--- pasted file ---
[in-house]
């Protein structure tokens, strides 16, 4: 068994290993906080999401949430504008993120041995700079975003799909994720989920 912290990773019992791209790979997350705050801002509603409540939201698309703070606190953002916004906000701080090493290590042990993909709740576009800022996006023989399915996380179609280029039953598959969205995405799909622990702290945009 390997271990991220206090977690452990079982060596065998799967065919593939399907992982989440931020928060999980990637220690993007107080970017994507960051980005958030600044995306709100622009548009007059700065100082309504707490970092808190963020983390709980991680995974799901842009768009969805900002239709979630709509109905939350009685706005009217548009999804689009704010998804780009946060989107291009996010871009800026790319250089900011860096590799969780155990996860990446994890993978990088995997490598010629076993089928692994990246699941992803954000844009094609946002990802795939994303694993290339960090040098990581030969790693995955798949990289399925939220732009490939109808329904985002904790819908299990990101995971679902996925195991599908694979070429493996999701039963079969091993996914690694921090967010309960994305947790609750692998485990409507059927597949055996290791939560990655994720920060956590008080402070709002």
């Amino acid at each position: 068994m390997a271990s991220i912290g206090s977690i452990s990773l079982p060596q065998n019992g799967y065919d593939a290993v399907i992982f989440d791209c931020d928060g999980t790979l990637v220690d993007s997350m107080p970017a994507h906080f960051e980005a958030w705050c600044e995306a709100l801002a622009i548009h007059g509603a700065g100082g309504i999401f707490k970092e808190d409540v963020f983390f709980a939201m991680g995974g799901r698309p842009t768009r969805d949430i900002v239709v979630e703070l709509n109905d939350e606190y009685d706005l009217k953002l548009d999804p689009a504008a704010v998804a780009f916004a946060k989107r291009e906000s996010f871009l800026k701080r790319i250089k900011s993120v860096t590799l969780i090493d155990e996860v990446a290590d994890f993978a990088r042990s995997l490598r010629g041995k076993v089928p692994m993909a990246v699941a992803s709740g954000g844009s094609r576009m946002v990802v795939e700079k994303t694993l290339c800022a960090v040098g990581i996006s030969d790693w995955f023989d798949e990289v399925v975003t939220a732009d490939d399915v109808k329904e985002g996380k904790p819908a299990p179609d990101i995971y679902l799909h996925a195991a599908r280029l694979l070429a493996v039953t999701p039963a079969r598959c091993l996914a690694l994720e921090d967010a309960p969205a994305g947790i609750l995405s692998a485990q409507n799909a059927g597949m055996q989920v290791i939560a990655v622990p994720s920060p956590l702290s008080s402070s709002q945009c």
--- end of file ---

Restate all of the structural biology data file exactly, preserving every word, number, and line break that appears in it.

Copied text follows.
[in-house]
């Protein structure tokens, strides 16, 4: 068994290993906080999401949430504008993120041995700079975003799909994720989920 912290990773019992791209790979997350705050801002509603409540939201698309703070606190953002916004906000701080090493290590042990993909709740576009800022996006023989399915996380179609280029039953598959969205995405799909622990702290945009 390997271990991220206090977690452990079982060596065998799967065919593939399907992982989440931020928060999980990637220690993007107080970017994507960051980005958030600044995306709100622009548009007059700065100082309504707490970092808190963020983390709980991680995974799901842009768009969805900002239709979630709509109905939350009685706005009217548009999804689009704010998804780009946060989107291009996010871009800026790319250089900011860096590799969780155990996860990446994890993978990088995997490598010629076993089928692994990246699941992803954000844009094609946002990802795939994303694993290339960090040098990581030969790693995955798949990289399925939220732009490939109808329904985002904790819908299990990101995971679902996925195991599908694979070429493996999701039963079969091993996914690694921090967010309960994305947790609750692998485990409507059927597949055996290791939560990655994720920060956590008080402070709002």
């Amino acid at each position: 068994m390997a271990s991220i912290g206090s977690i452990s990773l079982p060596q065998n019992g799967y065919d593939a290993v399907i992982f989440d791209c931020d928060g999980t790979l990637v220690d993007s997350m107080p970017a994507h906080f960051e980005a958030w705050c600044e995306a709100l801002a622009i548009h007059g509603a700065g100082g309504i999401f707490k970092e808190d409540v963020f983390f709980a939201m991680g995974g799901r698309p842009t768009r969805d949430i900002v239709v979630e703070l709509n109905d939350e606190y009685d706005l009217k953002l548009d999804p689009a504008a704010v998804a780009f916004a946060k989107r291009e906000s996010f871009l800026k701080r790319i250089k900011s993120v860096t590799l969780i090493d155990e996860v990446a290590d994890f993978a990088r042990s995997l490598r010629g041995k076993v089928p692994m993909a990246v699941a992803s709740g954000g844009s094609r576009m946002v990802v795939e700079k994303t694993l290339c800022a960090v040098g990581i996006s030969d790693w995955f023989d798949e990289v399925v975003t939220a732009d490939d399915v109808k329904e985002g996380k904790p819908a299990p179609d990101i995971y679902l799909h996925a195991a599908r280029l694979l070429a493996v039953t999701p039963a079969r598959c091993l996914a690694l994720e921090d967010a309960p969205a994305g947790i609750l995405s692998a485990q409507n799909a059927g597949m055996q989920v290791i939560a990655v622990p994720s920060p956590l702290s008080s402070s709002q945009c």